Tonnage Rating of Locomotives

nw-mailing-list at nw-mailing-list at
Wed Aug 2 14:37:47 EDT 2006

Up until about 1970 BC (means before computers), tonnage was calculated
by a "number dummy" (read clerk) adding the net weights of the loaded cars
(shown on the consist in tons) and assigning a tare weight of 24 tons for
every car in the train. As information, Southern Railway calculated the
tare (railroaders call it the light weight) weight as 22 tons.

There were many inaccuracies shown in the gross tonnage a train was
moving. If a car hadn't been scaled, an estimated weight was used. In
one instance on the Virginian, a fill had been added, but it wasn't added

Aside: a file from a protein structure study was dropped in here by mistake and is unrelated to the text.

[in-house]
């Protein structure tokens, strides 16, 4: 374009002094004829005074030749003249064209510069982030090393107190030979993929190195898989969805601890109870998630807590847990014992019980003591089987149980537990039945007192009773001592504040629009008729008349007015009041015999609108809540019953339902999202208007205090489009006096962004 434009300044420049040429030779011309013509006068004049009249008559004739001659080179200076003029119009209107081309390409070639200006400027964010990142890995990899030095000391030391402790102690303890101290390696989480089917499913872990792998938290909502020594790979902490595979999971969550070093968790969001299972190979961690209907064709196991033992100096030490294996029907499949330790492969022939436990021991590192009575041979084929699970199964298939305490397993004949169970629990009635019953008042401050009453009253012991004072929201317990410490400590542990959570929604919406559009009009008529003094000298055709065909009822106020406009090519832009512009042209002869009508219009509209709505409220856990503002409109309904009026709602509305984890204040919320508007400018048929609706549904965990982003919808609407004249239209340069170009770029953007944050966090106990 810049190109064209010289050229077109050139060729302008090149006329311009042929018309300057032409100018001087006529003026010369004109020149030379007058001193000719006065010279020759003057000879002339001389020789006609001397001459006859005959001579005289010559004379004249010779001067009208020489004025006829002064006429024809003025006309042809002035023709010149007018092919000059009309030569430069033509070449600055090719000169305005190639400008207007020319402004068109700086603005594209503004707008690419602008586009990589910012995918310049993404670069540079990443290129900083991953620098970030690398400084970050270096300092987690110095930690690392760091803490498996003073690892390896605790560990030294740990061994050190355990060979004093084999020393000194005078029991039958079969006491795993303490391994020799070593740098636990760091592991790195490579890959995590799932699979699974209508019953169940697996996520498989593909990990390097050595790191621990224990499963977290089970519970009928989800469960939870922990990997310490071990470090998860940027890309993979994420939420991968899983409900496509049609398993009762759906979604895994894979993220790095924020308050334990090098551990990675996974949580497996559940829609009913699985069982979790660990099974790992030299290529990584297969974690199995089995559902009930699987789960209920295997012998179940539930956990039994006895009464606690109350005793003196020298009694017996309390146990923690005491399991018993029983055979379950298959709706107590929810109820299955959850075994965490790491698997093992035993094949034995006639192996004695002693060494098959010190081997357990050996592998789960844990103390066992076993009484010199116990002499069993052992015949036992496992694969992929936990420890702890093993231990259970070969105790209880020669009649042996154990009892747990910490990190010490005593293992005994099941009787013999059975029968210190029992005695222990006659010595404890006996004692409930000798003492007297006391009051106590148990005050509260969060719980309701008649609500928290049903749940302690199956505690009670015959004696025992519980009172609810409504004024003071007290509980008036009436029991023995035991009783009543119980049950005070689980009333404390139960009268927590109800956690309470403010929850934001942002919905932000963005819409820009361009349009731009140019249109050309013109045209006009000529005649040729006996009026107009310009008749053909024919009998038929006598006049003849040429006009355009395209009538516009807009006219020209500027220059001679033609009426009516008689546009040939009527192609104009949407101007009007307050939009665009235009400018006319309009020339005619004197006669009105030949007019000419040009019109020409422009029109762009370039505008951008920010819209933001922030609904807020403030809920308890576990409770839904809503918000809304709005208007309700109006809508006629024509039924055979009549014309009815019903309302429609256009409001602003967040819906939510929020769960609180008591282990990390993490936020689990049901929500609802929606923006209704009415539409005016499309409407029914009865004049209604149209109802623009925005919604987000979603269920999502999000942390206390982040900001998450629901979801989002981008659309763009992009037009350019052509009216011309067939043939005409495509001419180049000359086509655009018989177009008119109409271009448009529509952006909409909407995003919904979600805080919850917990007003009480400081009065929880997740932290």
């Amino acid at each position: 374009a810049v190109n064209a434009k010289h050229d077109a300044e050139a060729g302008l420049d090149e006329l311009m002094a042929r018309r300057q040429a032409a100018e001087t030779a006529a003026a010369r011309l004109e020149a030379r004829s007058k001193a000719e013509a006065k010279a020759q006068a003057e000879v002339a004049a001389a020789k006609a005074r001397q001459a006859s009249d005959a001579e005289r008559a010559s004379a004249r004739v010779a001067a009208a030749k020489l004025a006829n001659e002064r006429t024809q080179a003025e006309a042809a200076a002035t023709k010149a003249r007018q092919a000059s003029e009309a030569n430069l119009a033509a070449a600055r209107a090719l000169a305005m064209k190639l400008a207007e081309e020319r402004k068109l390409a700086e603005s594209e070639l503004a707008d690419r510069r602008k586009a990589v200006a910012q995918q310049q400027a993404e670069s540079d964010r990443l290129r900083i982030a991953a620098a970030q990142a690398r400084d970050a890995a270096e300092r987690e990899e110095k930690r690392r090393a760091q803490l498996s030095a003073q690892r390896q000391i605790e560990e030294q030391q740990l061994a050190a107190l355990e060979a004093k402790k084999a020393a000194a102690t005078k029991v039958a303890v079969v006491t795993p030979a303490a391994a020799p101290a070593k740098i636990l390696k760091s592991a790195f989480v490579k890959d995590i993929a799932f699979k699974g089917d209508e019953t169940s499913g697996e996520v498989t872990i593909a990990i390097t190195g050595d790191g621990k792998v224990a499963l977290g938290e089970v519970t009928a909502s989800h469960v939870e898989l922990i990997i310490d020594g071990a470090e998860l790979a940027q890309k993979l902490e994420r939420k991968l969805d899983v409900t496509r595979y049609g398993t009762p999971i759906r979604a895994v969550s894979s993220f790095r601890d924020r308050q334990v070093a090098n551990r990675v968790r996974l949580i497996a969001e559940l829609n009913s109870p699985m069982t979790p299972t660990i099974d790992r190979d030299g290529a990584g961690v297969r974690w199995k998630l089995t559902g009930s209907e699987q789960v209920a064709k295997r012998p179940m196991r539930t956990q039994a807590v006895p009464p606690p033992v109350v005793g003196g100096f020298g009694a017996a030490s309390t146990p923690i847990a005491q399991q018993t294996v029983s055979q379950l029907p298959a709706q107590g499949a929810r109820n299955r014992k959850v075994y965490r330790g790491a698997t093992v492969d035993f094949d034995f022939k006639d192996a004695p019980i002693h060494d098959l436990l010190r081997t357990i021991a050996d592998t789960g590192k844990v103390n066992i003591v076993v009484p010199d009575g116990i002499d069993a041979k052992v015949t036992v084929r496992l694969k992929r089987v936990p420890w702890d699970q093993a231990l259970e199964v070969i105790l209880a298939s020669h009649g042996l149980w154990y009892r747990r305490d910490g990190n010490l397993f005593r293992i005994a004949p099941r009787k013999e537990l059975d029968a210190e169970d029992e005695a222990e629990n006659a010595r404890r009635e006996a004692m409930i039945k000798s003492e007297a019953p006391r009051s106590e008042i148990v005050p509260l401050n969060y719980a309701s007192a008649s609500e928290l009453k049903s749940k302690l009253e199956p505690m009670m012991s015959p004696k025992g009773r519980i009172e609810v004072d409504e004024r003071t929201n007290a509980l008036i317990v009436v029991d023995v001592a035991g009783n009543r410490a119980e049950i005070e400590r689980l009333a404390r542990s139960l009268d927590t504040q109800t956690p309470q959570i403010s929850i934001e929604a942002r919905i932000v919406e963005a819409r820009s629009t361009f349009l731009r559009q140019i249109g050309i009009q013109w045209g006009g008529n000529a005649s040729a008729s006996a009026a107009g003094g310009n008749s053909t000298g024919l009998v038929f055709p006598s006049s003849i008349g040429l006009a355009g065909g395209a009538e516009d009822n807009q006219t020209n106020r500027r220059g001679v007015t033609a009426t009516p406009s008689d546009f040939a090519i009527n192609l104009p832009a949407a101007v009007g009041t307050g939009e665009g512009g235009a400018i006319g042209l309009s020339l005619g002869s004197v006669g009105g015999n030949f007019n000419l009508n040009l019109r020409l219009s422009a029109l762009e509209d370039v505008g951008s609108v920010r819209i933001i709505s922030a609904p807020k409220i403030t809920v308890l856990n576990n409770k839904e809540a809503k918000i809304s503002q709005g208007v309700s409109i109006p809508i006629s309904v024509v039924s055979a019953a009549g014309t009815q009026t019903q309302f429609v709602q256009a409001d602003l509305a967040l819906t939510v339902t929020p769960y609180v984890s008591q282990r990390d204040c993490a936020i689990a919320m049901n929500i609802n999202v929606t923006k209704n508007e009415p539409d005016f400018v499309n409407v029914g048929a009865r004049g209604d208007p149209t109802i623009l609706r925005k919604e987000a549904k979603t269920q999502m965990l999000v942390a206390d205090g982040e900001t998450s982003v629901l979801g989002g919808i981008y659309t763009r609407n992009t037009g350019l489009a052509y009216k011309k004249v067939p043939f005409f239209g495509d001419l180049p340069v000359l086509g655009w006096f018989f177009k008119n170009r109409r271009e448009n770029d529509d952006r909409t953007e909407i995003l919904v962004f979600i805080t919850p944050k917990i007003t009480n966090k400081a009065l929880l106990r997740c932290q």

to the consist, so the train left with more tonnage and more cars than
the crew knew. In later years, using a tare weight of 24 tons grossly
underestimated the weight of a train. In one instance, the Planning
Department attempted to simulate the operation of an empty train of
covered hoppers across the Fostoria District. When the bona fide
movement did worse than the computer simulation, investigation revealed
that although light weighs were calculated at 48,000 lbs., the actual
light weight of each covered hopper was around 60,000 lbs. In
calculating tonnage today, the computer goes to the UMLER file and
inserts the correct light weight.
Harry Bundy
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